Title: The Valley
Author: Helen Bryan
Publisher: Lake Union
Publish Date: July 19, 2016
Source: TLC Book Tours
What's the Story?:
From Goodreads.com: "Left suddenly
penniless, the Honorable Sophia Grafton, a viscount’s orphaned daughter,
sails to the New World to claim the only property left to her name: a
tobacco plantation in the remote wilds of colonial Virginia. Enlisting
the reluctant assistance of a handsome young French spy—at gunpoint—she
gathers an unlikely group of escaped slaves and indentured servants,
each seeking their own safe haven in the untamed New World.
follows will test her courage and that of her companions as they
struggle to survive a journey deep into a hostile wilderness and
eventually forge a community of homesteads and deep bonds that will
unite them for generations."
My Two Cents:
"The Valley" is the first in a trilogy of books about Sophie, a young woman who leaves her comfortable life in England to the wilds of Virginia to stake her claim on a plantation. When the book opens, it is the late 1700s and Virginia is a wild place. This very lengthy book shows Sophie's transition from a debutante to a settler.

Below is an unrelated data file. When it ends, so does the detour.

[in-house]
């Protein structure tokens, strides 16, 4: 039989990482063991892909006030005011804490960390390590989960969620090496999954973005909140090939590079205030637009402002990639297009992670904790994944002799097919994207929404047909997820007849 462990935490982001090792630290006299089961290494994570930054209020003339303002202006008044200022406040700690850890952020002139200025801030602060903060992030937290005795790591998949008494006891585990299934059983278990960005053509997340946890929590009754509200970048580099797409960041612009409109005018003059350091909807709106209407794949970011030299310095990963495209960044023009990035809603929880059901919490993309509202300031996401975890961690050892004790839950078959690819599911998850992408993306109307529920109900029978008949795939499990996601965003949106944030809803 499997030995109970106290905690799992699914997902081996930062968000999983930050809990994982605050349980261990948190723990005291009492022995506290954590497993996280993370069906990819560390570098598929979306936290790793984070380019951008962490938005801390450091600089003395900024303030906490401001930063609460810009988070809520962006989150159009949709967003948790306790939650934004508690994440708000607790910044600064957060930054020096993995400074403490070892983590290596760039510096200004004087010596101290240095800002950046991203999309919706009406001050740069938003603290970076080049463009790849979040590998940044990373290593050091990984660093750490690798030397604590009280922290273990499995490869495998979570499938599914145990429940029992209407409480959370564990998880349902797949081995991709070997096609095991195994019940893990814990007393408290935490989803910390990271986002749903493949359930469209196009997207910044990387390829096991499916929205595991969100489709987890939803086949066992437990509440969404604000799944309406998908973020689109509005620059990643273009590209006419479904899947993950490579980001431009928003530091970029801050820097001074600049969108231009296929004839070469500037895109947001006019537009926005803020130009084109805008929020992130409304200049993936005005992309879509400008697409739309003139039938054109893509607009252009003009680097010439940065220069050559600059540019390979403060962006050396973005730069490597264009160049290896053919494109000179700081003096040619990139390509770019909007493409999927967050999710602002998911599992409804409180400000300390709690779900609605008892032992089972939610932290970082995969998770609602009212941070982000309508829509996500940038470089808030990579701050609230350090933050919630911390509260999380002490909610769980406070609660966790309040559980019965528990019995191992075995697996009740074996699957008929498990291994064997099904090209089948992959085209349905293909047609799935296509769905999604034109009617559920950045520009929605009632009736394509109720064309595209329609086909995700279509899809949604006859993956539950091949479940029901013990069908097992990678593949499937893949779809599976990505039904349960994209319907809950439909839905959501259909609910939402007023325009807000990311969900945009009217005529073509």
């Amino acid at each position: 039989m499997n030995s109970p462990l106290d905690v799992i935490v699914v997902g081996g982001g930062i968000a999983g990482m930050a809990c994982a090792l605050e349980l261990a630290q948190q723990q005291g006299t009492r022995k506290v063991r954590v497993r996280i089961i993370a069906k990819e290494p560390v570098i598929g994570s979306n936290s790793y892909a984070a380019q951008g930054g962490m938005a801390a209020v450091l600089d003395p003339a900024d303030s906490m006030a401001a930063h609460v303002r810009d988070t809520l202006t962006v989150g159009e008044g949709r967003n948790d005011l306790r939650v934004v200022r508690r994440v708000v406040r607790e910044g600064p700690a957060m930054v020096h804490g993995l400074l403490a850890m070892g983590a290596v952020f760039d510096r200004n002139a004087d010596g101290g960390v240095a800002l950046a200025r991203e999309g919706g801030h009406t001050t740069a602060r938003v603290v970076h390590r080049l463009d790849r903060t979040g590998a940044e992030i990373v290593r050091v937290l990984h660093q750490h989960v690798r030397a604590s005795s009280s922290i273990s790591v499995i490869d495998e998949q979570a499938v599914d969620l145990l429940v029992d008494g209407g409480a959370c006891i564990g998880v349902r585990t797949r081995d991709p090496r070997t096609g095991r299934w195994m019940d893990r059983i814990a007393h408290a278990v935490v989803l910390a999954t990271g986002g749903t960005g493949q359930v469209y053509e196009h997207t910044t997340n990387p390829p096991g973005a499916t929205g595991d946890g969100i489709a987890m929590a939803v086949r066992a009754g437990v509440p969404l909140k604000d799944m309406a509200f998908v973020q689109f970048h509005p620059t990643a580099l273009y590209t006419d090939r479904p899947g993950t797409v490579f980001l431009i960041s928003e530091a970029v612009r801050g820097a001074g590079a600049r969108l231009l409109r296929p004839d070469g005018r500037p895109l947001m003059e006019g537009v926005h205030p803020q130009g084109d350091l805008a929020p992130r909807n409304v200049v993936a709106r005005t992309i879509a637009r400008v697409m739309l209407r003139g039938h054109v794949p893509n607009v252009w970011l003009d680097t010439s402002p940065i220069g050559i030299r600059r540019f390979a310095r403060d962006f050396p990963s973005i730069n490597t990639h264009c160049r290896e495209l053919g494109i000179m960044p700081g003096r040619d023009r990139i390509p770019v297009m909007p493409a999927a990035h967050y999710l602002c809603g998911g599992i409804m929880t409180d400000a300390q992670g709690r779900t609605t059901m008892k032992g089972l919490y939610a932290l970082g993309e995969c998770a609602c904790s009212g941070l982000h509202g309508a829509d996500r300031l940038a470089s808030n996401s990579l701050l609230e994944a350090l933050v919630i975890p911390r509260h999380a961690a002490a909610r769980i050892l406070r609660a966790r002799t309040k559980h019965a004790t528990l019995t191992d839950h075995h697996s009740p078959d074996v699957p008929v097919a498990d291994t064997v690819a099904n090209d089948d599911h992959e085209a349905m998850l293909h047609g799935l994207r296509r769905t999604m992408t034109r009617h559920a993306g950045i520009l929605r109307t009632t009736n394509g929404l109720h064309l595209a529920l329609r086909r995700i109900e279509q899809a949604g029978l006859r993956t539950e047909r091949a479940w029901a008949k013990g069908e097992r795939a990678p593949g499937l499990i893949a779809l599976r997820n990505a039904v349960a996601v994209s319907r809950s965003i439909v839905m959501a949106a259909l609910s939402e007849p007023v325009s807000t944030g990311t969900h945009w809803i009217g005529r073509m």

There is a huge cast of characters in this book. We have Sophie, our main character and most definitely the one that we get to know the best. I thought some of them played so small of a role, that including them was sometimes a hindrance to moving the story along.
I am intrigued by the stories of people who so willingly go into the unknown. The idea of leaving everything you know to be tossed upon a tiny ship and then to do all that Sophie goes through to set up her life in the new world. I did like seeing how the author showed the transition of Sophie throughout the book. The author talks a lot about what her life is like in England. It gave me a good idea of what she was like before so you can appreciate her transition even more.
At over 600 pages, this book is quite long, especially for being a part of a trilogy. I did think that there were many sections of the book that could have been slimmed down a lot in the book. The author includes a lot of detail but sometimes it verges on too much and limits the ability of the reader to imagine the story through their own lens.